The Theater Queue You are not kidding about the tiny crowd at the peep show; they queue rather quietly, as though awaiting Casablanca; they smoke rather idly, as though contemplating Michelangelo; they talk somewhat indifferently, as though reviewing 4.33; they watch the asphalt parade and chuckle at wind-chilled goose steps; until the doors sneak open and the shows begin, and they shed their overcoats exposing their secret treaties. But they still await Casablanca; they yet contemplate Michelangelo; they still cherish 4.33; they'll march in the asphalt parade; but they hate their secret treaties even as they ejaculate. You can imagine, then, what the dancers believe when the shows are over and they, too, reassume their overcoats.
Jeff Kallman's Questions:
Should I have omitted the references to Casablanca and John Cage's notorious 4.33, and stay simply with Michelangelo? If so, should I have suggested a different master artist? I have had others go 50/50 on that; I appreciate other feedback as well.
I Am Not I. I am not a mountain climber, but I slink up one's odd sides and waterfalls, occasionally. I am not a tree dweller, though I cherish one's company and listen to its rustle in the brawling winds. I am not a ground hog -- I don't predict weather; I don't give a damn which way wind blows, as long as it blows out the webs while drying my brain. And I am not a water snake, though I share its bubbles and I swim in its ripples to falls showers to cleanse. II. I am not a leader of men, though once in awhile they listen to my consonants and passions. I am not a follower of men, thought they tell me more often than I care to think how not to fly. I am not a toad, although I have been kissed some fifty thousand times, and awaken a mere man, still. And I am not a god, though one's power might be useful if just to bury it where the false sailor lay a season beside the Tomb of the Unknown Soldier. III. I am not a captain of industry, although I eat silicon chips and bite sound for the pleasure of improvisation. I am not a steward of the land, though I love it as a black sheep brother, lamenting its betrayals and condemning its traitors, as they step from furtive bedrooms. I am not a hyena, though I laugh at myself when the joke's on me in the morning as I shave. And I am not Montaigne's ghost; Robert Johnson's heir; or, the Baal Shem Tov, who expected to rise, as Elijah, aboard a flaming chariot, until his wife died, breaking him in half. IV. Nor am I the fellow who left the lions to Daniel in blissful ignorance. Nor am I the fellow whose footprints on the water apocalyptics scratch into IRT telephone booths. Nor am I the vampire who invented network television for vengeance. Nor am I the vestibule preacher in his Port Authority sandwich board waving Tropic of Cancer in a jacket of the Psalms in travelers' windburnt faces. Nor am I the muse who pulled the trigger on Louis Armstrong's gun.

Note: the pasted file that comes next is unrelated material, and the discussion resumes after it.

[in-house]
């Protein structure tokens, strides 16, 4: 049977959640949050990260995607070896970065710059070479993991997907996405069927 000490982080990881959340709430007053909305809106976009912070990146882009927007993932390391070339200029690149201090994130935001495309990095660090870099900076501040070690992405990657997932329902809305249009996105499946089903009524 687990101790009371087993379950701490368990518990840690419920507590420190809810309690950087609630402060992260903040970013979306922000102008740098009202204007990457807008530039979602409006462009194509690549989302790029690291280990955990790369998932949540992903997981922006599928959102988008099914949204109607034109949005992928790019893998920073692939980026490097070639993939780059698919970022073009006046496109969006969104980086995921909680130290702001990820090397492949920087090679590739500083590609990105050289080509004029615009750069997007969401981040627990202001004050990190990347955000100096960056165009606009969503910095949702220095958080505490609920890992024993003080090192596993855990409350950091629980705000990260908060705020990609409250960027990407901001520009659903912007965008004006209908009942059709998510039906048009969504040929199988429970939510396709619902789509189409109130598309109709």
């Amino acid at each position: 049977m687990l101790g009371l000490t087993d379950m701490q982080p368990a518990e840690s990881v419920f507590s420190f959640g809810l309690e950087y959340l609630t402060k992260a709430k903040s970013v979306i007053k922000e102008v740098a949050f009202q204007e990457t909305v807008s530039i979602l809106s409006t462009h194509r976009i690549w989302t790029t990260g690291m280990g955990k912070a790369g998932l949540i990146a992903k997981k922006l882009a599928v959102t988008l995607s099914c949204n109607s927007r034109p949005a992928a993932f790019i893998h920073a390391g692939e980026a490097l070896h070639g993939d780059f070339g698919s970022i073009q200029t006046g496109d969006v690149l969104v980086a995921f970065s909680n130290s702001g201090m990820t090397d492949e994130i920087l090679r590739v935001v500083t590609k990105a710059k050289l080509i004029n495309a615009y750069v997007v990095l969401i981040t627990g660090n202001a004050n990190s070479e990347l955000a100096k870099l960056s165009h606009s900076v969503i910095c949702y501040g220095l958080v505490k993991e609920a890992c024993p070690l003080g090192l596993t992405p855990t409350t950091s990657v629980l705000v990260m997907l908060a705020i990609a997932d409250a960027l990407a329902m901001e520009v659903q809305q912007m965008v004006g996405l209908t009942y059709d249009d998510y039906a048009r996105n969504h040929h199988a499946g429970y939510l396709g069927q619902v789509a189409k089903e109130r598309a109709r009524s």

Jeff Kallman's Questions:
1) My intention was to communicate one man's sense of his own reality; which is to say, one man's knowledge that he is nothing more than his own self. Are there portions wherein this is expressed in a way which might cause a reader to mistake it for a self-putdown? Again, I have had others suggest, for example, the line about the joke on me when I shave in the morning was precisely putting myself down, when I refer only to how puffed I tend to look when I first awaken and nothing more. What do you think?
2) This is a well-trimmed down version of this poem. Could I trim even further without cutting the essences away?